Love has been celebrated as long as folks have worn their hearts on their sleeves. Centuries ago, the date February 14 was set aside as Valentine’s Day, a day for lovebirds.
Actually, its origin does involve birds. According to the Encyclopedia Britannica, ancient Romans believed that birds began their mating season in mid-February of each year. The occasion signaled the coming of spring. Therefore, they held an annual festival called Lupercalia on February 15. The festival was named in honor of the god, Lupercus, known as the protector of the herd and crops. Through singing, dancing, and a feast, the Romans called upon Lupercus to keep away fierce wolves that roamed the woods and to keep people and animals healthy and fertile.
On the eve of this festival, young unmarried women wrote their names on slips of paper and put them into a jar. Each young bachelor picked a name and the two became partners for the festivities and dances. Oftentimes, they wed before the next year’s festival. However, as Christianity grew, such pagan traditions were eliminated. Shortly before the turn of the sixth century, Pope Gelasius outlawed the pagan Lupercalia festival and replaced it with a lovers’ day honoring a Christian priest named Valentine.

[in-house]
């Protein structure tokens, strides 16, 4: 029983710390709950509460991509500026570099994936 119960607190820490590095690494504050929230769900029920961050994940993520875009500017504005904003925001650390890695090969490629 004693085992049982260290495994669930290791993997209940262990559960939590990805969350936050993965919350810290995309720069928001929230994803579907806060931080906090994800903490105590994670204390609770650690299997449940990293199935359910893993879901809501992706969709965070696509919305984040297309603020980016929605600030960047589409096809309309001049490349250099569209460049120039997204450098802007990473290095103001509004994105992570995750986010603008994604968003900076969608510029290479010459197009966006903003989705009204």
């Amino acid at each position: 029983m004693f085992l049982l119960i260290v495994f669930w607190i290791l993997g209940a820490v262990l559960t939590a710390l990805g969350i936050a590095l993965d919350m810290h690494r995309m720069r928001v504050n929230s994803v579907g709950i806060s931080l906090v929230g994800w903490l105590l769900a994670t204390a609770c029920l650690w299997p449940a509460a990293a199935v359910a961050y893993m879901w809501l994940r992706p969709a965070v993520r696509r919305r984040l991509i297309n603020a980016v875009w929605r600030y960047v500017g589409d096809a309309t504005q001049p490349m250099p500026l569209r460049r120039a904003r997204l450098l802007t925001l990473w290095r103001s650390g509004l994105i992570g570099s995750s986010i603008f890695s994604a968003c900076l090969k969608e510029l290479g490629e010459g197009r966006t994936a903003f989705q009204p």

Valentine was a martyred bishop killed for disobeying an emperor’s wishes during the third century. Emperor Claudius II had trouble finding enough foot soldiers for his huge armies, called Legions, to fight in Rome’s numerous wars. Men didn’t want to join the legions because they didn’t want to leave their wives and families. So, the emperor outlawed all marriages. Bishop Valentine defied the emperor’s decree and secretly married couples, including soldiers. He became known as the patron saint of lovers. When Claudius learned of the marriages, he jailed Valentine and had him beheaded on February 14, 270 A.D.
One version of the legend claims that Valentine fell in love with the jailer’s daughter before his execution and signed his final note to her, “From Your Valentine.” That phrase is rampant today on greeting cards, gift tags, and rose bouquets. It’s an expression of romance and affection.
It’s an expression for lovebirds.